Review/analysis – ‘My Picture Left in Scotland’

by Jon on July 25, 2011

University poetry essay on ‘My Picture Left in Scotland’, 2004.

The poem ‘My Picture Left in Scotland’ is by Ben Jonson and is from the Renaissance period.  In the poem the speaker (Jonson) states that he believes love is deaf, and not blind, and then begins to describe to the audience why.  In the first verse the speaker tells the audience that he has been spurned by a woman he loves, and describes how sure he was that his language could capture her heart , although the audience learns that this did not happen.  In the second verse the audience learns about the speaker’s insecurities regarding his physical form (in contrast to his confidence in his spoken and written intellect) and how he believes this is what drew the attention away from her ears and onto her eyes, sealing his fate.


The genre of the poem is of love and romance.  It is an ode; it has high seriousness (the nature of love) and has irregular stanzaic forms.  However, the god Apollo (proper noun) is mentioned and the poem is iambic in nature, with some words being exaggerated (described later on in this answer) resembling a poem of heroic nature as well.  The first stanza has ten lines and the second stanza has eight lines (an octet), and the number of syllables in each line differ.  The poem does not appear to follow a Shakespearean or Spenserian form of three quatrains and a couplet (a total of fourteen lines), or the Petrarchan form of an octet and a sestet (again a total of fourteen lines).  The rhyme scheme is also different.  In the first stanza the rhyme scheme is a, b, b, b, a, c, c, c, b, b and in the second stanza the rhyme scheme is d, e, e, d, d, f, f, d.  In the second stanza there is slightly more of a pattern than in the slightly erratic first stanza, with two couplets (e, e and f, f) separating the rhyme in the first and fourth and fifth and eight lines.  There is an example of off rhyme in the fourth and fifth lines of the second stanza, with ‘hairs’ and ‘years’ only slightly rhyming.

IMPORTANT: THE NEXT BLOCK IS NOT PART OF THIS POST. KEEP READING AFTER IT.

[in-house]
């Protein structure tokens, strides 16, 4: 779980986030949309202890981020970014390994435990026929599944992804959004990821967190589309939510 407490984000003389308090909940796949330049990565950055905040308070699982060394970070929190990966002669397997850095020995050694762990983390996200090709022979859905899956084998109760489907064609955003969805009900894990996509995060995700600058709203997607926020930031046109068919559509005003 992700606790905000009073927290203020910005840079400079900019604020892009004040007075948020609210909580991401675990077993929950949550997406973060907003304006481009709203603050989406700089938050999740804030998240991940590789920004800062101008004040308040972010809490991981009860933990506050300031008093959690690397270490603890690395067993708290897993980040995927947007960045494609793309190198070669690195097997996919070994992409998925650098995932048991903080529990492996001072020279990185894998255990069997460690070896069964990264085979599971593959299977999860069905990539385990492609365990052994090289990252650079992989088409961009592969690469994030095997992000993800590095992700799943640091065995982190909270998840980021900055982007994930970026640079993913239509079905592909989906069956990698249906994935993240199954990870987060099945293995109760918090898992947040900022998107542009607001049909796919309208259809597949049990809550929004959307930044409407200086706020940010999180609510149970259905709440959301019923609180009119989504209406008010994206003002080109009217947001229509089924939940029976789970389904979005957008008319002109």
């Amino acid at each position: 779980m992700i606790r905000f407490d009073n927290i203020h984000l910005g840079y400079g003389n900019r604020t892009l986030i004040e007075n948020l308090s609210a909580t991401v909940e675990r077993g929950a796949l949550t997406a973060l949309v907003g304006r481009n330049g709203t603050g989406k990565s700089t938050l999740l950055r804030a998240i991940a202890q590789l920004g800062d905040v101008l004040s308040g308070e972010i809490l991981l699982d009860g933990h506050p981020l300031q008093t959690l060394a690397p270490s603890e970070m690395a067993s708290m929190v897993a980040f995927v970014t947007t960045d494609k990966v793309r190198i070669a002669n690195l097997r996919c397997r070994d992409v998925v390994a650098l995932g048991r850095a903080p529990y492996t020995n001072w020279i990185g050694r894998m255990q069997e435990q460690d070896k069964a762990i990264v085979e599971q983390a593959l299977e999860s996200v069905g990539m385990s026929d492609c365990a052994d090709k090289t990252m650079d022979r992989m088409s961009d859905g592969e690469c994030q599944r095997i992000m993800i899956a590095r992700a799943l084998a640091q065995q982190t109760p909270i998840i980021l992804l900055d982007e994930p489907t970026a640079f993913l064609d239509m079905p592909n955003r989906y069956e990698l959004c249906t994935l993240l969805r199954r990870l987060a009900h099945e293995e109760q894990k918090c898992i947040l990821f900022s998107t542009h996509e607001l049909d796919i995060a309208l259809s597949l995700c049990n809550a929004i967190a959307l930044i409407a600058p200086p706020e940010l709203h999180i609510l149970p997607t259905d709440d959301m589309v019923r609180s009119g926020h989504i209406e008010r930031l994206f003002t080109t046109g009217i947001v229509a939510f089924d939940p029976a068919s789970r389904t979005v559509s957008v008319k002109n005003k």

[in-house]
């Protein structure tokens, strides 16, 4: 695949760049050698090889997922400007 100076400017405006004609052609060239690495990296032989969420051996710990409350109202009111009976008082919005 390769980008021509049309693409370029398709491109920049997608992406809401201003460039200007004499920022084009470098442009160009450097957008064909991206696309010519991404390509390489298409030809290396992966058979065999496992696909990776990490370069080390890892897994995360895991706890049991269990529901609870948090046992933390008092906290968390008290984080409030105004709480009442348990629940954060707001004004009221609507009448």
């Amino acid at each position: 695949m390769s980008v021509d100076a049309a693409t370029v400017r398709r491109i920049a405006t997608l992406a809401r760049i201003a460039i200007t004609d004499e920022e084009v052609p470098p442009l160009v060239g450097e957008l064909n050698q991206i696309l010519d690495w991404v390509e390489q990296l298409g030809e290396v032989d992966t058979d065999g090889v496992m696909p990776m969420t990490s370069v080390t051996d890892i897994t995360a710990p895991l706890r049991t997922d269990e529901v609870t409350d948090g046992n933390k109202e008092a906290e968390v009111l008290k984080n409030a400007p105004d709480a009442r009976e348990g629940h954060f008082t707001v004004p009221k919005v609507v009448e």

The poem is iambic in nature, with unstressed syllables being immediately followed by stressed syllables, as demonstrated in the opening line of the poem in the answer to question one.  Although there are not ten syllables in each line the example shown in question one has five feet and is therefore an example of pentameter.